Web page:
Something old, something new, something borrowed, something… Er, not quite. There was just a trio of items making up the trousseau in the latest London Philharmonic Orchestra online concert, here conducted by Thomas Søndergård, in which three centuries collided: works composed in 1817, 1917 and 2017.

Ian Hardwick © London Philharmonic Orchestra
Ian Hardwick
© London Philharmonic Orchestra

Ravel’s “something borrowed” was first envisaged as a Suite française in 1914, designed to showcase Gallic dance forms. When the composer recast his ideas to honour the memory of fallen friends in World War 1, he drew especially on François Couperin’s compression and elegance, giving pride of place to the Baroque era’s solo instrument of choice, the oboe. Given in its final four-movement orchestration, the dance-like rhythms of Le Tombeau de Couperin were very much in evidence, nimble-footed and on point, with almost no hints of the melancholy and sorrow implied by the title. The second movement Forlane was taken quite languorously, full of playful dreaminess suggestive of Venetian gondolieri, and the concluding Rigaudon (M. Rigaud was a dancing-master from Marseille) had all the frolicsome exuberance of unburdened spirits. Throughout, the LPO wind soloists distinguished themselves by dint of their vibrant playing, especially Ian Hardwick in his many important oboe solos.

Thomas Søndergård © London Philharmonic Orchestra
Thomas Søndergård
© London Philharmonic Orchestra

The oboe also featured prominently in the “something new” department: Bent Sørensen’s Evening Land, where this instrument was intended as a tribute to the composer’s father-in-law.  Like so many other impressionistic pieces, it makes use of atmospheric sequences, beginning with a haunting opening melody for the leader, gradually building to collective sighs from the full orchestra. These moments were inspired, in the composer’s words, by “a very special evening light over the fields” of his native Denmark. That is only half the story though. This all gives way to a passage in which the orchestra stutters along staccato-like, the bass drum adding a sense of menace. The contrast that Sørensen introduces at this stage represents a “new vision of flashes of light and bustling activity” which he observed in New York at a later stage of his career. For all the craftsmanship on display, and Søndergård held the piece together very effectively, the two opposites were never fully developed: the anger was always controlled, never reaching anything approaching fever-pitch, and the stillness of the many episodes for strings never quite achieved mesmerising qualities.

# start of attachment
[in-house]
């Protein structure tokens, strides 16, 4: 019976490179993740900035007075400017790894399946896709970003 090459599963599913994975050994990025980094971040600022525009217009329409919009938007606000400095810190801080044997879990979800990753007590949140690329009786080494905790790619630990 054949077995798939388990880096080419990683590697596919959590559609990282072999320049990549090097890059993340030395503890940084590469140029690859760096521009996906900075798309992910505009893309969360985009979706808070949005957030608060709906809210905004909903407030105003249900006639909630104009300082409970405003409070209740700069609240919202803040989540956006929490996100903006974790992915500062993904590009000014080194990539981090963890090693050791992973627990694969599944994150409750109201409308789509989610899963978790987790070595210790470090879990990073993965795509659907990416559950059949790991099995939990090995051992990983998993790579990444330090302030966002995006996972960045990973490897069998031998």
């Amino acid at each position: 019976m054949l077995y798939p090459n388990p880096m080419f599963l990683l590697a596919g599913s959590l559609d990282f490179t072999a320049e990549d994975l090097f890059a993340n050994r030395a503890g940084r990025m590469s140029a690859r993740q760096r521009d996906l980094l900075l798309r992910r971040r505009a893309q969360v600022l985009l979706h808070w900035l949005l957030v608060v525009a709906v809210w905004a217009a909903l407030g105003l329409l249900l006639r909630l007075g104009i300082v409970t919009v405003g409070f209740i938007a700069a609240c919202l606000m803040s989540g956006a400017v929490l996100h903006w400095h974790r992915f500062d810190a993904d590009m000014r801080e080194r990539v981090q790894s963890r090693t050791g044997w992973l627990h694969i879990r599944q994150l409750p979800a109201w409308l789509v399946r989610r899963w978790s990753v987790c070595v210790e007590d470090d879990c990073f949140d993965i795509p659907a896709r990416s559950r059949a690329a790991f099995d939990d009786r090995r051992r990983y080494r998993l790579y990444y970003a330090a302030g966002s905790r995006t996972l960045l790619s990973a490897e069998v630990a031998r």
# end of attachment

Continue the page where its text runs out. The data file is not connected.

“Something old”? Terpsichore took centre-stage for this performance of Schubert’s Sixth Symphony, with dance-like qualities emphasised from the start right through to elements of an écossaise in the Finale. Busy strings and chattering winds delighted the ear whereas the brass was kept firmly in check. What I missed were those all-important dramatic references to Beethoven as well as the infectiousness of Rossini.

Thomas Søndergård conducts the LPO © London Philharmonic Orchestra
Thomas Søndergård conducts the LPO
© London Philharmonic Orchestra

Oh yes: the “something blue”. It was there all right, not in any score, but in the lighting. I spent some time pondering the efficacy of the way in which this stream was lit. It was almost a case of son et lumière. For the Ravel both the stage and the hall were bathed in rather a lot of harsh blue light deployed by cinema-like floodlights, not very appropriately. For the Sørensen this was changed to much softer geometric patterns of blue light on the platform, and for the concluding symphony the performing space was suffused with shades between pink and burgundy. Curious. No complaints, however, about Nathan Prince’s video direction. Here is a man who clearly knows what he’s doing: none of these now-you-see-them-now-you-don’t succession of frantic camera switches. The whole orchestra was frequently shown playing together, the elegant arcs of Søndergård’s baton were dutifully acknowledged and close-ups of individual players cued precisely. Others please note.


This performance was reviewed from the Marquee TV video stream